In Honduras, education sessions for school children and community leaders are provided to empower them with the knowledge to take action and make positive behavioral changes.  The Public Health community technicians provide training to the Basic Sanitation Committee on health and hygiene practices, as well as project maintenance, so that they can monitor community practices and maintenance even after the Public Health program officially exits a community.  Additionally, volunteers teach health-related topics to the schoolchildren as well as the CSB members to further their health education.

 

Employing the experience of local individuals the Public Health program hires masons, often from the same communities, to assist in projects and receive mason training while the program is actively working in the community.  The community technicians will place experienced masons together in a house with new masons and monitor their progress and training throughout the construction process.  In this way, the Public Health team can exit knowing that there are community members who can help with project reparation and maintenance throughout the years.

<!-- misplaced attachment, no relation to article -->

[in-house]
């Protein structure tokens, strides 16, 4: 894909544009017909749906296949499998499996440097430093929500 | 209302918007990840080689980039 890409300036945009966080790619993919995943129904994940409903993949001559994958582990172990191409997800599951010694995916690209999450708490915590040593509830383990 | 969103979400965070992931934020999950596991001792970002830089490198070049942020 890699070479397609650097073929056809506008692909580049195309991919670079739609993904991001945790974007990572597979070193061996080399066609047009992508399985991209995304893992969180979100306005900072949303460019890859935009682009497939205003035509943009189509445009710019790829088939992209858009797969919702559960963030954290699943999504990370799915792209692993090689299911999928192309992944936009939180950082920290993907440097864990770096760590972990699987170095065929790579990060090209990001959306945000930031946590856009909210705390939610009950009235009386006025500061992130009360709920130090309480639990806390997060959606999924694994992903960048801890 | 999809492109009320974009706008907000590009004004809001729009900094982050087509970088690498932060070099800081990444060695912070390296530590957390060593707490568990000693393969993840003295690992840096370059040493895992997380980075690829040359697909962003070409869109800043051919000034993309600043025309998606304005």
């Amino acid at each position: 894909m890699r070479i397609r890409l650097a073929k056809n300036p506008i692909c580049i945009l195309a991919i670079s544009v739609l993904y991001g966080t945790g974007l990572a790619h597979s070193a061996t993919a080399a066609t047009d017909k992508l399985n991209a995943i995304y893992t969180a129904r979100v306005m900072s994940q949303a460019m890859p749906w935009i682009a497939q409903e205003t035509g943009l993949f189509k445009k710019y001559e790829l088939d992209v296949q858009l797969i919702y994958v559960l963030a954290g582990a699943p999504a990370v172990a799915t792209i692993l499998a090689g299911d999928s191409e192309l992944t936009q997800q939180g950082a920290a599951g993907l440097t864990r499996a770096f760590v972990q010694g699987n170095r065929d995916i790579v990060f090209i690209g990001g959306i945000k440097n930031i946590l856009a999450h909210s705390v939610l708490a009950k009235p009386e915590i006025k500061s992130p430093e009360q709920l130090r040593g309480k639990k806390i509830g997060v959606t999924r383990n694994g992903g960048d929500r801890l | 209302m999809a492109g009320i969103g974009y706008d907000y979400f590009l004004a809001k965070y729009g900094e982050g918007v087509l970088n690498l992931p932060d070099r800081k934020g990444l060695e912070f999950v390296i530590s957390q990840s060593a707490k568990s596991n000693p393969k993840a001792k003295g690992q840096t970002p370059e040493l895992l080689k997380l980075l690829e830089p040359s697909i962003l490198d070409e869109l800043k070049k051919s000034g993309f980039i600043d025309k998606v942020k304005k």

In Nicaragua, children and adults alike are educated on topics pertinent to personal hygiene and prevention of diseases. With each brigade season, trained educators alongside student volunteers go from home to home to impart a set of topics previously chosen by the program technicians. These topics are determined based on the health trends in the country at the time of the brigade season, including changes of weather and outbreaks that may be priority to the Ministry of Health.

 

Interested community members as well as already trained masons are involved in the construction process of the first projects in order to amplify their knowledge, and during brigades are hired as “project managers” at each building site. These individuals upon the exit of the public health team will be responsible for maintenance and follow-up of projects.